2. M. E. Craig Prof., C. Jefferies, D. Dabelea, N. Balde, A. Seth, and K. C. Donaghue, “Definition, epidemiology, and classification of diabetes in children and adolescents,” Pediatric Diabetes, vol. 15, no. 20, pp. 4–17, 2014. View at Publisher · View at Google Scholar · View at Scopus
  3. I. D. Atlas, “Brussels, Belgium: international diabetes federation; 2013,” International Diabetes Federation (IDF), 2014. View at Google Scholar
  4. J. M. Harvey, Regional variability in salmon gum (Eucalyptus salmonophloia) woodlands of south-western Australia, with particular focus on the great Western Woodlands, Department of Environment and Agriculture, Curtin University, Australia, 2014.
  5. M. S. W. Nursery, “Senna nemophilasyn: Cassia nemophila,” http://www.mswn.com/contact-us/contact-information.
  6. H. A. Deshpande and S. R. Bhalsing, “Recent advances in the phytochemistry of some medicinally important Cassia species: a Review,” International Journal of Pharma Medicine and Biological Sciences, vol. 2, no. 3, pp. 60–78, 2013. View at Google Scholar
  7. J. Lebeau, C. Furman, J.-L. Bernier, P. Duriez, E. Teissier, and N. Cotelle, “Antioxidant properties of di-tert-butylhydroxylated flavonoids,” Free Radical Biology & Medicine, vol. 29, no. 9, pp. 900–912, 2000. View at Publisher · View at Google Scholar · View at Scopus
  8. G. Marinova and V. Batchvarov, “Evaluation of the methods for determination of the free radical scavenging activity by DPPH,” Bulgarian Journal of Agricultural Science, vol. 17, no. 1, pp. 11–24, 2011. View at Google Scholar · View at Scopus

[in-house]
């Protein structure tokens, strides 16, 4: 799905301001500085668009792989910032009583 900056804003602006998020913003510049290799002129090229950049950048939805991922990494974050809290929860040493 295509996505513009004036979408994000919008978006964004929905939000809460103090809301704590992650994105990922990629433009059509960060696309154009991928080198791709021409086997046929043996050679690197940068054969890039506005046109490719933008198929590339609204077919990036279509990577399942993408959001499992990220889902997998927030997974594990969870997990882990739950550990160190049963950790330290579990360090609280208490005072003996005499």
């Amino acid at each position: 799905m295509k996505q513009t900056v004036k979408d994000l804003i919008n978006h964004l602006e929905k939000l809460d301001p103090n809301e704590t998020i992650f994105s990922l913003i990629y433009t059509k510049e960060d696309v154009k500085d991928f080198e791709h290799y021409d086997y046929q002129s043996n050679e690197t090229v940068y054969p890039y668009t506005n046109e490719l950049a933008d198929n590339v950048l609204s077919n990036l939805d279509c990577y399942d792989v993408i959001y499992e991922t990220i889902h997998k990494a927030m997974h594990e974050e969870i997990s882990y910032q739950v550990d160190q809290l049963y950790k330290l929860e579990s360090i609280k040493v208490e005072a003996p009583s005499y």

9. M. Bhutkar and S. Bhise, “In vitro hypoglycemic effects of Albizzia lebbeck and Mucuna pruriens,” Asian Pacific Journal of Tropical Biomedicine, vol. 3, no. 11, pp. 866–870, 2013. View at Publisher · View at Google Scholar · View at Scopus
  10. V. Gulati, P. Gulati, I. H. Harding, and E. A. Palombo, “Exploring the anti-diabetic potential of Australian aboriginal and Indian ayurvedic plant extracts using cell-based assays,” BMC Complementary and Alternative Medicine, vol. 15, no. 1, article no. 8, 2015. View at Publisher · View at Google Scholar · View at Scopus
  11. R. Rajeswari and M. Sriidevi, “Study of in vitro glucose uptake activity of isolated compounds from hydro alcoholic leaf extract of Cardiospermum halicacabum linn,” International Journal of Pharmacy and Pharmaceutical Sciences, vol. 6, no. 11, pp. 181–185, 2014. View at Google Scholar · View at Scopus
  12. R. Sathish, R. Madhavan, H. Vasanthi, and A. Amuthan, “In-vitro alpha-glucosidase inhibitory activity of abraga chendhooram, a siddha drug,” International Journal of Pharmacology and Clinical Sciences, vol. 1, pp. 79–81, 2012. View at Google Scholar